Wind power in the EU was 16 per cent up from 2012 and solar power was 17 per cent up. Photo: Argonne National Laboratory CC BY-NC-SA
Denmark got 41 per cent of its power from the wind in the first six months of 2014. Renewables are advancing all over Europe.
Wind and solar are now big in absolute numbers, and of major importance to some countries.
Denmark got 41 per cent of its electricity from wind in the first six months of 2014, and another two per cent from solar. For shorter periods wind alone can supply more than 100 per cent of Denmark’s needs; the surplus is exported. Portugal got more than 25 per cent of its power from the wind, and Spain 21 per cent power from the wind (and 6 per cent from solar) in the first eight months of 2014.
Integration obviously works, in practice.
Portugal and Spain have some hydro that can balance the variability of wind and solar, but they do not have very much transmission capacity to third countries. Denmark has no hydro but can use export and import to balance demand.
Most countries can do either, well before issues of storage or demand-side management or new backup thermal power need to be addressed.
Germany, the world leader in photovoltaic solar energy, with 30 TWh in 2013, has also shown that it is easier to integrate both solar and wind power than either one of them. For the first seven months of 2014 a graph shows that the monthly total of wind and solar is almost constant (figure).
Wind power produced more than seven per cent of EU electricity in 2013, totalling 237 TWh, equivalent to the output of 34 large nuclear reactors or an even larger number of coal power plants. Wind power in the EU was 16 per cent up from 2012. Solar produced 83 TWh, 17 per cent up.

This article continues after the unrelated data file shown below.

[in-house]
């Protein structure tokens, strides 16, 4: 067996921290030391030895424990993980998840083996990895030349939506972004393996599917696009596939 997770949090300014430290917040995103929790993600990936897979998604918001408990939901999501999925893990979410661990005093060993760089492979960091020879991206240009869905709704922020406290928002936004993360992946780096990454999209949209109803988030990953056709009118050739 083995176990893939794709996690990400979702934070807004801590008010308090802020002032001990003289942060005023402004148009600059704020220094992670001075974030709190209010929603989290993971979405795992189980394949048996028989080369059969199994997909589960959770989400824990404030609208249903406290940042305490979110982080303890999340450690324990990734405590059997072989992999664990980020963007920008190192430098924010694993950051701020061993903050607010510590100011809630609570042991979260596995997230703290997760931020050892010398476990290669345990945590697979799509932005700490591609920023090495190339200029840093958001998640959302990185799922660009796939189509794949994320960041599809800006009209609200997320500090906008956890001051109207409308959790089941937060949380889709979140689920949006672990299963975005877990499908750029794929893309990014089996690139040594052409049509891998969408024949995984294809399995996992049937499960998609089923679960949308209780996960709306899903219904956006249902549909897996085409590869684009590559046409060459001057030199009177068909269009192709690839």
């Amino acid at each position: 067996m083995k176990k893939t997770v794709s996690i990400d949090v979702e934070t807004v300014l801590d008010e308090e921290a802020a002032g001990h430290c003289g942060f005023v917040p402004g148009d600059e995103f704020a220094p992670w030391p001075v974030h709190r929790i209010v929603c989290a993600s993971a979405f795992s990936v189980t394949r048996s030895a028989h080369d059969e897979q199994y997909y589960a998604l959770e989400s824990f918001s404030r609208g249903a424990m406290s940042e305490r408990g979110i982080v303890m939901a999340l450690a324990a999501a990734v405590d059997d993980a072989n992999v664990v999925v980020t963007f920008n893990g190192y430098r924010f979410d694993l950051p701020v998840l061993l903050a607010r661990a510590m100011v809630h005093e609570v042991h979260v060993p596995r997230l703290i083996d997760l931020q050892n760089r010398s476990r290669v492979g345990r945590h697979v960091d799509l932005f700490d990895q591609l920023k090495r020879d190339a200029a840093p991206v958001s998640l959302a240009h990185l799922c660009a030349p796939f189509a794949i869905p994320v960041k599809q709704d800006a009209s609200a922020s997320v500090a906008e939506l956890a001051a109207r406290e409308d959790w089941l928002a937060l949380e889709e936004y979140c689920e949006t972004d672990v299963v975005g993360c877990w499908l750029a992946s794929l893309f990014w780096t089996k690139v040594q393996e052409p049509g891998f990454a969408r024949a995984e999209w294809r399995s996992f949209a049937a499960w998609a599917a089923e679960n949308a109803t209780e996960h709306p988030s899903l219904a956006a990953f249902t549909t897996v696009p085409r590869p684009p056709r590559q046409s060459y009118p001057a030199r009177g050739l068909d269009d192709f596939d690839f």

The share of wind and solar, and their growth, varies widely between countries for no very good reason. In 2013, Denmark got 33 per cent of its power from the wind, Sweden 7 per cent but Finland only 0.9 per cent. It is hardly likely that this can be explained by different wind strengths.
Spain, the top wind power nation in Europe, has almost four times as much wind power as France. Many ex-communist countries have very little wind power, for example Slovakia, Czech Republic, Hungary and the Baltic states (while Russia has none at all). Poland and Romania are now picking up, however.
The differences, whatever their cause, show that there is room for much more. Costs are being cut; the Danish government has found that (onshore) wind power is the cheapest option for new power. A recent US government study also shows that wind is cheaper than coal or nuclear. (Gas is still cheaper in the US, but not in Europe.)
Ten years ago the conventional wisdom was that renewables and efficiency were nice ideas, but the real way to cut CO2 emissions was coal with carbon capture, CCS, and nuclear power.
Now we know otherwise. CCS has got nowhere so far. Nuclear is declining in the EU. Its output fell 14 per cent between 2003 and 2013, from 999 to 878 TWh. Half of it is in France.
Meanwhile wind grew from 44 to 237 TWh, solar from 0.4 to 83 TWh and “other renewables”, excluding hydro, mainly biomass from 103 to 489 TWh.
As for efficiency, it is a fact that EU electricity consumption peaked in 2007 and has been dropping since then. Consumption of oil, gas and coal is also dropping. Energy demand is effectively de-linked from GDP.
All is not well. Some renewable subsidies have been poorly designed, with busts following booms. Retroactive legislation in Spain and Italy, for example, has scared off investors. Some governments are more interested in protecting the existing power companies than in the environment and climate.
But if the idea was to spread renewable tech from Europe to the world, it has worked.
China is now the world leader in wind and in photovoltaics, and many other countries are following suit.
Figure: German production of solar and wind electricty in the first eight months of 2014.